Glimpses of a writer’s life, with an engaging bid for sympathy at the travails thereof.


In this (presumably) made-up account, a promising picture-book project falls afoul of a series of aggravating mishaps.

Sitting in his tiny writing shed, narrator Ahlberg begins a brilliant narrative (“Little ducks dreaming / Afternoon nap / Riverbank steaming / Crocodile… / Snap!”). Alas, this proceeds to be splashed with spilled coffee, put on hold in the heat of composition by a family vacation, eaten by garden snails, and finally delivered to illustrator “Bruce”—who unilaterally decides to draw hippos because there are “too many crocodile books.” Then the editor wants to make changes too; an overeager designer must be likewise quelled; and the printer’s young daughter decides to “tidy up” the loose pages. The author mournfully offers on one side of a double gatefold his original vision (“Not Roald Dahl, of course, or Julia Donaldson even, but not bad”) and on the other, a spread-by-spread layout of the jumbled result, complete with changing typefaces, random sketches, mismatched orientations, sudden shifts to French and then Chinese, and a small chocolate handprint. His mild “Oh dear” at the end of this chain of calamities signals his intent to deliver a mild ribbing rather than vengeful slashing to his collaborators over the years. “Anyway, mustn’t grumble,” he writes midcourse. “That’s how a book gets made, after all. Teamwork.” The informal illustrations help to make light of the episode. Ingman’s nearly all-white cast inadvertently reinforces current criticisms of the industry.

Glimpses of a writer’s life, with an engaging bid for sympathy at the travails thereof. (Picture book. 7-9, adult)

Pub Date: April 17, 2018

ISBN: 978-0-500-65090-5

Page Count: 64

Publisher: Thames & Hudson

Review Posted Online: Feb. 4, 2018

Kirkus Reviews Issue: Feb. 15, 2018

Did you like this book?

No Comments Yet

An uncomplicated opener, with some funny bits and a clear but not heavy agenda.


From the Here's Hank series , Vol. 1

Hank Zipzer, poster boy for dyslexic middle graders everywhere, stars in a new prequel series highlighting second-grade trials and triumphs.

Hank’s hopes of playing Aqua Fly, a comic-book character, in the upcoming class play founder when, despite plenty of coaching and preparation, he freezes up during tryouts. He is not particularly comforted when his sympathetic teacher adds a nonspeaking role as a bookmark to the play just for him. Following the pattern laid down in his previous appearances as an older child, he gets plenty of help and support from understanding friends (including Ashley Wong, a new apartment-house neighbor). He even manages to turn lemons into lemonade with a quick bit of improv when Nick “the Tick” McKelty, the sneering classmate who took his preferred role, blanks on his lines during the performance. As the aforementioned bully not only chokes in the clutch and gets a demeaning nickname, but is fat, boastful and eats like a pig, the authors’ sensitivity is rather one-sided. Still, Hank has a winning way of bouncing back from adversity, and like the frequent black-and-white line-and-wash drawings, the typeface is designed with easy legibility in mind.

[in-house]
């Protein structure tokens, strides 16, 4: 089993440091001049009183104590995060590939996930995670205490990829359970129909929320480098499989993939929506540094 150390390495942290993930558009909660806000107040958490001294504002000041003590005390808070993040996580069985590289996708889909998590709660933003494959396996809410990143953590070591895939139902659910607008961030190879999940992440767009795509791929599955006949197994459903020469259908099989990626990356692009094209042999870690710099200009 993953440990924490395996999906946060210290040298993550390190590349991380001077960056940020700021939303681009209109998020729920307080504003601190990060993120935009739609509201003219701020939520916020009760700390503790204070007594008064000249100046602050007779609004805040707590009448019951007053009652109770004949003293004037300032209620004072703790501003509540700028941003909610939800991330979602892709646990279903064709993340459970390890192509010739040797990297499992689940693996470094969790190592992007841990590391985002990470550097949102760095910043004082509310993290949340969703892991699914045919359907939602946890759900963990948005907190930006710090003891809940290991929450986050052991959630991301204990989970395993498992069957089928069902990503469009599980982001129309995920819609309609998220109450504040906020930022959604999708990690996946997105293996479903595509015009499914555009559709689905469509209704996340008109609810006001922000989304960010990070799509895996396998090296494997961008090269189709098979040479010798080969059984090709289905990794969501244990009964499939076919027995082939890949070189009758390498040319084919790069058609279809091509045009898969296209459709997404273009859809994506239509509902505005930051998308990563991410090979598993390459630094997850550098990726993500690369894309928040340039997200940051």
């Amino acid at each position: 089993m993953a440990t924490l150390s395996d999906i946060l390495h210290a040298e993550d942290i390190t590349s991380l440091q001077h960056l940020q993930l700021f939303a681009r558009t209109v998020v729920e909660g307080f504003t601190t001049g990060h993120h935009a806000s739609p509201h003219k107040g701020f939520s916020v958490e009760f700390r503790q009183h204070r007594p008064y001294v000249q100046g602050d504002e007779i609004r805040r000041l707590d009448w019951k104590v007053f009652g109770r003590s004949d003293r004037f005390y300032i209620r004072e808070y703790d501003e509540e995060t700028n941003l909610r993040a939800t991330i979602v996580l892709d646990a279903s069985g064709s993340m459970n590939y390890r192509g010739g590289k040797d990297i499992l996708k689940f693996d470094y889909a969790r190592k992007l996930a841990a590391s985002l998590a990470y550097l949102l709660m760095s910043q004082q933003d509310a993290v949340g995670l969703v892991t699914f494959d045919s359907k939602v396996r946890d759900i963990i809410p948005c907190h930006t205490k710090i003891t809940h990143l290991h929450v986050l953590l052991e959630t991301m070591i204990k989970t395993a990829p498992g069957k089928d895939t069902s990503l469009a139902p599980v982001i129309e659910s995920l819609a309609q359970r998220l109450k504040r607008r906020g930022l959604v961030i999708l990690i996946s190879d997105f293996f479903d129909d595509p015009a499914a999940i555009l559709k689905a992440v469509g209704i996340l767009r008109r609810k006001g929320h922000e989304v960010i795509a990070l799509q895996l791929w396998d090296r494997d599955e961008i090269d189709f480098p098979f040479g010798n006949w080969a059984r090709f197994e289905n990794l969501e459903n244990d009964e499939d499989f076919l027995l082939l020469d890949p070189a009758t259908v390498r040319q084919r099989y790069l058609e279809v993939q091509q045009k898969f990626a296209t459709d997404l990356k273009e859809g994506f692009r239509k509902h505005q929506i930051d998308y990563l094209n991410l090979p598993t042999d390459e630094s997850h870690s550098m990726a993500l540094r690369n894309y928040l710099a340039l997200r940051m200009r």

An uncomplicated opener, with some funny bits and a clear but not heavy agenda. (Fiction. 7-9)

Pub Date: Feb. 14, 2014

ISBN: 978-0-448-48239-2

Page Count: 128

Publisher: Grosset & Dunlap

Review Posted Online: Dec. 11, 2013

Kirkus Reviews Issue: Jan. 1, 2014

Did you like this book?


When Bibi, her first and favorite babysitter, moves away, it takes all of August for 8-year-old Eleanor to get beyond her sense of loss and get used to a new caretaker. Her parents grieve, too; her mother even takes some time off work. But, as is inevitable in a two-income family, eventually a new sitter appears. Natalie is sensible and understanding. They find new activities to do together, including setting up a lemonade stand outside Eleanor’s Brooklyn apartment building, waiting for Val, the mail carrier, and taking pictures of flowers with Natalie’s camera. Gradually Eleanor adjusts, September comes, her new teacher writes a welcoming letter, her best friend returns from summer vacation and third grade starts smoothly. Best of all, Val brings a loving letter from Bibi in Florida. While the story is relatively lengthy, each chapter is a self-contained episode, written simply and presented in short lines, accessible to those still struggling with the printed word. Cordell’s gray-scale line drawings reflect the action and help break up the text on almost every page. This first novel is a promising debut. Eleanor’s concerns, not only about her babysitter, but also about playmates, friends and a new school year will be familiar to readers, who will look forward to hearing more about her life. (Fiction. 7-9)

Pub Date: March 1, 2011

ISBN: 978-0-8109-8424-0

Page Count: 128

Publisher: Amulet/Abrams

Review Posted Online: Feb. 10, 2011

Kirkus Reviews Issue: Feb. 15, 2011

Did you like this book?

No Comments Yet